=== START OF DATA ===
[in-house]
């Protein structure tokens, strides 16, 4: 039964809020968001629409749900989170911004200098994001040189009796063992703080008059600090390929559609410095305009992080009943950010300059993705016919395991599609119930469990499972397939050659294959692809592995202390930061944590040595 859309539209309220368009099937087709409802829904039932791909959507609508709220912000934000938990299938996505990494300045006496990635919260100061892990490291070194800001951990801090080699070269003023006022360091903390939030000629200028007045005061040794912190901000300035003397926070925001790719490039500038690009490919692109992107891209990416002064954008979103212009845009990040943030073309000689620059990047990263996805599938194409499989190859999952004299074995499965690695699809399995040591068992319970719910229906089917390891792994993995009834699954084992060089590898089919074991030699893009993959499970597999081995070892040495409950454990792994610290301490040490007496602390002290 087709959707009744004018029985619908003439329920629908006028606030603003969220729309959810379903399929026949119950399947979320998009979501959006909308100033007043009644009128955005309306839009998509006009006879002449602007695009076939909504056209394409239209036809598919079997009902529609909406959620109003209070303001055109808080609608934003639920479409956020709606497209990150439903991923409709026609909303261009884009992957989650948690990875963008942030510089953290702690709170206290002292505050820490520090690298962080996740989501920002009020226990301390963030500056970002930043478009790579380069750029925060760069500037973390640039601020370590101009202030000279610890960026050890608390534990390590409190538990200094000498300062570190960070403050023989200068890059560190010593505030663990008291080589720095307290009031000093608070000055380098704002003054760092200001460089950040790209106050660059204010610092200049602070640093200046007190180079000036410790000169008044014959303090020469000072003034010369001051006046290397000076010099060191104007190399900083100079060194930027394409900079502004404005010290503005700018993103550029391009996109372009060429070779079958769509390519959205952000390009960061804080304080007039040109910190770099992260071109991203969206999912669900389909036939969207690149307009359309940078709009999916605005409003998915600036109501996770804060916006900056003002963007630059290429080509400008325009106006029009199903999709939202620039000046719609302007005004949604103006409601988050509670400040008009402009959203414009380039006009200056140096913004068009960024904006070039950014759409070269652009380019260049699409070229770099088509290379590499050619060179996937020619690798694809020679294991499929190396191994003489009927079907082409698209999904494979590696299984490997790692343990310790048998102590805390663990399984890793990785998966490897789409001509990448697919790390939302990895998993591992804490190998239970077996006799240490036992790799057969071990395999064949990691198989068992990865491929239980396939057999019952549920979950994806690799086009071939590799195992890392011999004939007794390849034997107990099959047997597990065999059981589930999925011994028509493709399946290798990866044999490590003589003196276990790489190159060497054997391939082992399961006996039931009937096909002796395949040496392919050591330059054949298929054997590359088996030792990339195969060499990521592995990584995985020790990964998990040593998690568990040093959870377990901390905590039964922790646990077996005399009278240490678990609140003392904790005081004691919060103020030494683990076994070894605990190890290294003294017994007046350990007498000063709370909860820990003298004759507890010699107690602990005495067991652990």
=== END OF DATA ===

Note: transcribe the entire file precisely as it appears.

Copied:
[in-house]
């Protein structure tokens, strides 16, 4: 039964809020968001629409749900989170911004200098994001040189009796063992703080008059600090390929559609410095305009992080009943950010300059993705016919395991599609119930469990499972397939050659294959692809592995202390930061944590040595 859309539209309220368009099937087709409802829904039932791909959507609508709220912000934000938990299938996505990494300045006496990635919260100061892990490291070194800001951990801090080699070269003023006022360091903390939030000629200028007045005061040794912190901000300035003397926070925001790719490039500038690009490919692109992107891209990416002064954008979103212009845009990040943030073309000689620059990047990263996805599938194409499989190859999952004299074995499965690695699809399995040591068992319970719910229906089917390891792994993995009834699954084992060089590898089919074991030699893009993959499970597999081995070892040495409950454990792994610290301490040490007496602390002290 087709959707009744004018029985619908003439329920629908006028606030603003969220729309959810379903399929026949119950399947979320998009979501959006909308100033007043009644009128955005309306839009998509006009006879002449602007695009076939909504056209394409239209036809598919079997009902529609909406959620109003209070303001055109808080609608934003639920479409956020709606497209990150439903991923409709026609909303261009884009992957989650948690990875963008942030510089953290702690709170206290002292505050820490520090690298962080996740989501920002009020226990301390963030500056970002930043478009790579380069750029925060760069500037973390640039601020370590101009202030000279610890960026050890608390534990390590409190538990200094000498300062570190960070403050023989200068890059560190010593505030663990008291080589720095307290009031000093608070000055380098704002003054760092200001460089950040790209106050660059204010610092200049602070640093200046007190180079000036410790000169008044014959303090020469000072003034010369001051006046290397000076010099060191104007190399900083100079060194930027394409900079502004404005010290503005700018993103550029391009996109372009060429070779079958769509390519959205952000390009960061804080304080007039040109910190770099992260071109991203969206999912669900389909036939969207690149307009359309940078709009999916605005409003998915600036109501996770804060916006900056003002963007630059290429080509400008325009106006029009199903999709939202620039000046719609302007005004949604103006409601988050509670400040008009402009959203414009380039006009200056140096913004068009960024904006070039950014759409070269652009380019260049699409070229770099088509290379590499050619060179996937020619690798694809020679294991499929190396191994003489009927079907082409698209999904494979590696299984490997790692343990310790048998102590805390663990399984890793990785998966490897789409001509990448697919790390939302990895998993591992804490190998239970077996006799240490036992790799057969071990395999064949990691198989068992990865491929239980396939057999019952549920979950994806690799086009071939590799195992890392011999004939007794390849034997107990099959047997597990065999059981589930999925011994028509493709399946290798990866044999490590003589003196276990790489190159060497054997391939082992399961006996039931009937096909002796395949040496392919050591330059054949298929054997590359088996030792990339195969060499990521592995990584995985020790990964998990040593998690568990040093959870377990901390905590039964922790646990077996005399009278240490678990609140003392904790005081004691919060103020030494683990076994070894605990190890290294003294017994007046350990007498000063709370909860820990003298004759507890010699107690602990005495067991652990």